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He must have taken it personally.

Jesus had triumphed over death and hell before rising from the dead and walking through walls to get to his people. He must have known who would be in the room.

And he chose to come when Thomas wasn’t there.

When Thomas came back, he doubted just as much as the others had before they’d seen Jesus with their own eyes. It was reasonable to doubt. Nobody had ever risen from the dead under his own power before. So they’d all rolled their eyes at the hysterical women babbling about Jesus being back. “They’re overwrought,” they’d smirked, looking patronizingly past these recently devastated women who were walking on air. They didn’t bother investigating the claim.

The dead don’t rise. There was nothing to investigate.

It must have been harder to overlook the excited clamor of his dearest friends as they stumbled over their words and interrupted each other, eager to share the story of what they’d seen and heard.

But the dead don’t rise. You and I look back through two thousand years of believers and find it inconceivable that Thomas could refuse to accept what we so deeply believe, but we can’t imagine the impossibility it must have seemed. This claim was so absurd as to make Thomas doubt the story (and perhaps the sanity) of every person he trusted most in the world.

At first, maybe he thought they were lying, that they had fabricated some elaborate hoax and just didn’t let him in on it. He must have been angry and hurt. But he would not be convinced.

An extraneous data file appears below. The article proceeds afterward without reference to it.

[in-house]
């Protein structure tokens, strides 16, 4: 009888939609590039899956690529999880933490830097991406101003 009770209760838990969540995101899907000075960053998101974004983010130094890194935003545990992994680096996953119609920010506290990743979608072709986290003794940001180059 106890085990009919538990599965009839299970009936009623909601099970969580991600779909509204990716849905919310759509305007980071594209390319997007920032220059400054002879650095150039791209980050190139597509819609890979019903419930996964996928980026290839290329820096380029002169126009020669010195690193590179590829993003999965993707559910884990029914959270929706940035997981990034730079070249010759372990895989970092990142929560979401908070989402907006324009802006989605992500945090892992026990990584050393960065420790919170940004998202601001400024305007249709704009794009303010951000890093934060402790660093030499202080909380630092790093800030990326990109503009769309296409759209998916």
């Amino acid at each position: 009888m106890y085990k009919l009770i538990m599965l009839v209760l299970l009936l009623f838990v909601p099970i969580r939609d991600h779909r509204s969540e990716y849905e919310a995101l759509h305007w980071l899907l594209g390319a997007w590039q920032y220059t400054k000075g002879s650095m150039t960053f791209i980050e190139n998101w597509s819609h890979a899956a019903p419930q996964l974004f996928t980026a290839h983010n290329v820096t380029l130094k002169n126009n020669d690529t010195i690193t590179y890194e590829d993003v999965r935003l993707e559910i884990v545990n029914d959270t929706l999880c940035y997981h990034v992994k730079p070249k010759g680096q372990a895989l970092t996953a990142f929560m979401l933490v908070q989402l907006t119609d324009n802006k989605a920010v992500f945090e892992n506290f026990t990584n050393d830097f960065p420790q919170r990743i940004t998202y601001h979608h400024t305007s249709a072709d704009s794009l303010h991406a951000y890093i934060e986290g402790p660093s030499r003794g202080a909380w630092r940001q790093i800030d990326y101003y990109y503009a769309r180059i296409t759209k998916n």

Later, perhaps their earnestness began to persuade him that they were sincere. But they couldn’t be right. The dead don’t rise. And so he began to worry, wondering if grief had driven them all mad. Was he the lone sane holdout? Would he spend the rest of his life trying to care for these men he had so respected?

But they just didn’t stop. Their story didn’t change. They weren’t desperate to convince him and they weren’t irrational and incoherent. What they were was changed. They were happy. Not just happier than on Holy Saturday. Not just happier than on Palm Sunday. Wildly, radiantly, absurdly happy, like he’d never seen them before.

And they were peaceful. The Sons of Thunder and the Zealot and even bold, brash Peter. Before terribly long, Thomas must have started to believe. How could he doubt with such testimony surrounding him? How could he demand more proof than the peace and joy he saw in these men?

And so—maybe—he began to wonder why. Why had Jesus waited until Thomas was away? Why had he appeared to the Ten and not the Eleven? What was wrong with Thomas? Didn’t Jesus want him?

All this must have been eating him up inside, the same way it does when we begin to have doubts in the midst of a faithful community. We may wonder at the easy faith of the others at first, but eventually, we begin to worry about ourselves. What’s wrong with me? Why doesn’t faith come easily to me? Does God even want me?

Who knows how many millions of people have wrestled with these questions in the dark, plastering smiles on their faces and bowing their heads beatifically while the storms of doubt raged within? Who knows how many millions have refused to pretend, seeing themselves out the minute the questions began to arise?